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programming c# 4.0.pdf

Seekoriginbegin means the beginning of the file

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SeekOrigin.Begin means the beginning of the file, SeekOrigin.End means the end of the file (and so the offset counts backward—you don’t need to say −100 , just 100 ). There’s also SeekOrigin.Current which allows you to move relative to the current po- sition. You could use this to read 10 bytes ahead, for example (maybe to work out what you were looking at in context), and then seek back to where you were by calling Seek(-10, SeekOrigin.Current) . Not all streams support seeking. For example, some streams represent network connections, which you might use to download gigabytes of data. The .NET Framework doesn’t remember every single byte just in case you ask it to seek later on, so if you attempt to rewind such a stream, Seek will throw a NotSupportedException . You can find out whether seeking is supported from a stream’s CanSeek property. 420 | Chapter 11: Files and Streams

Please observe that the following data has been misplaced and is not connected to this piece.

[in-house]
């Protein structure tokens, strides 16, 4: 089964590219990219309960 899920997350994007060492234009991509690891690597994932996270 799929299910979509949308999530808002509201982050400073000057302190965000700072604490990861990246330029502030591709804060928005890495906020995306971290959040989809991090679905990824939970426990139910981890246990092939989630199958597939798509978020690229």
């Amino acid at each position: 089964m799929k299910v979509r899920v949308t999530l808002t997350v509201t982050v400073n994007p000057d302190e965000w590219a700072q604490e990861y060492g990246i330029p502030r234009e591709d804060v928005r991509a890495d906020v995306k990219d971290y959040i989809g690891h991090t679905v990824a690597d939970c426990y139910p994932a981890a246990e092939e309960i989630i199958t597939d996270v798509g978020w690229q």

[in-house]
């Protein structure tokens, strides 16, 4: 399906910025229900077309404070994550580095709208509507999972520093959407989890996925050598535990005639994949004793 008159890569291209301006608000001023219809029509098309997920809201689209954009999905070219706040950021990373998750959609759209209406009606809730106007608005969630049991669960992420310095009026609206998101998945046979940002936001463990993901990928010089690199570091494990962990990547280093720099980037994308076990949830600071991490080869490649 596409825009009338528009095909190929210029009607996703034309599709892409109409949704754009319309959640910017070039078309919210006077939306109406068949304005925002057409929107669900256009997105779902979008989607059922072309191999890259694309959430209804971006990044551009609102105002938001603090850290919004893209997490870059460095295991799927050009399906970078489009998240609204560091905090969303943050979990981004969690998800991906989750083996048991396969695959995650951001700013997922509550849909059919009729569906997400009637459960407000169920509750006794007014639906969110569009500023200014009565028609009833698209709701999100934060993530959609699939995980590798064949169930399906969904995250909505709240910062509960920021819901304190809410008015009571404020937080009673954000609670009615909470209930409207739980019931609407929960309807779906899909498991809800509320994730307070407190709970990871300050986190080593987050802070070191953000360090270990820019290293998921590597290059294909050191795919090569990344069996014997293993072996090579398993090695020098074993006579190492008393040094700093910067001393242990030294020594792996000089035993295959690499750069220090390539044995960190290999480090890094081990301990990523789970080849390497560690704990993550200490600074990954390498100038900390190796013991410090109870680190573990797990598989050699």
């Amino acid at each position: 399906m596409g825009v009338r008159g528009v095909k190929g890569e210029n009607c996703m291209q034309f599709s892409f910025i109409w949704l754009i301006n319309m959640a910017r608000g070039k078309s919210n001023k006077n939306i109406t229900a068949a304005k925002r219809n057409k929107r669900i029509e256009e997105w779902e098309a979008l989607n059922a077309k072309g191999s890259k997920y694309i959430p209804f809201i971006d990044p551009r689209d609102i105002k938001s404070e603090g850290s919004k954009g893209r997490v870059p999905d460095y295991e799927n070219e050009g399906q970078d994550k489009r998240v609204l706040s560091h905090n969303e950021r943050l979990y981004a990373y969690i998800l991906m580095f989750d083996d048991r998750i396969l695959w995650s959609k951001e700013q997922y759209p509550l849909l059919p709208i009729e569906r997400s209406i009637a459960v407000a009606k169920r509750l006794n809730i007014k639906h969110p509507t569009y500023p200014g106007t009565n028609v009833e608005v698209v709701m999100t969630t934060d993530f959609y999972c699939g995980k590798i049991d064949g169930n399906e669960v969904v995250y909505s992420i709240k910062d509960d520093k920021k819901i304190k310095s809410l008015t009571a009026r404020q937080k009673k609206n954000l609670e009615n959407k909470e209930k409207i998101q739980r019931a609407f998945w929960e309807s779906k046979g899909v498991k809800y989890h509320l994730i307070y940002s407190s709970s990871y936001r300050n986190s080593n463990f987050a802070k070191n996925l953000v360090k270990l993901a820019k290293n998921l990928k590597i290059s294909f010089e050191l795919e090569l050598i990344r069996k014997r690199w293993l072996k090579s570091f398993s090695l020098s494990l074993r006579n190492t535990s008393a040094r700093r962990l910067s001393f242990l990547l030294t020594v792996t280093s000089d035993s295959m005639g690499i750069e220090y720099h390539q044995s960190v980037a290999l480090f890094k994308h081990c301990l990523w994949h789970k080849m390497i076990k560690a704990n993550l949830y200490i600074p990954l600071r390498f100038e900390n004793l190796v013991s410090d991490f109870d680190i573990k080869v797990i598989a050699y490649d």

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Writing Data with Streams We don’t just have to use streaming APIs for reading. We can write to the stream, too. One very common programming task is to copy data from one stream to another. We use this kind of thing all the time—copying data, or concatenating the content of several files into another, for example. (If you want to copy an entire file, you’d use File.Copy , but streams give you the flexibility to concatenate or modify data, or to work with nonfile sources.) Example 11-46 shows how to read data from one stream and write it into another. This is just for illustrative purposes—.NET 4 added a new CopyTo method to Stream which does this for you. In practice you’d need Example 11-46 only if you were targeting an older version of the .NET Framework, but it’s a good way to see how to write to a stream. Example 11-46. Copying from one stream to another private static void WriteTo(Stream source, Stream target, int bufferLength) { bufferLength = Math.Max(100, bufferLength); var buffer = new byte[bufferLength]; int bytesRead; do { bytesRead = source. Read (buffer, 0, buffer.Length); if (bytesRead != 0) { target. Write (buffer, 0, bytesRead); } } while (bytesRead > 0); } We create a buffer which is at least 100 bytes long. We then Read from the source and Write to the target, using the buffer as the intermediary. Notice that the Write method takes the same parameters as the read: the buffer, an offset into that buffer, and the number of bytes to write (which in this case is the number of bytes read from the source buffer, hence the slightly confusing variable name). As with Read , it steadily advances the current position in the stream as it writes, just like that ticker tape. Unlike Read , Write will always process as many bytes as we ask it to, so with Write , there’s no need to keep looping round until it has written all the data. Obviously, we need to keep looping until we’ve read everything from the source stream.
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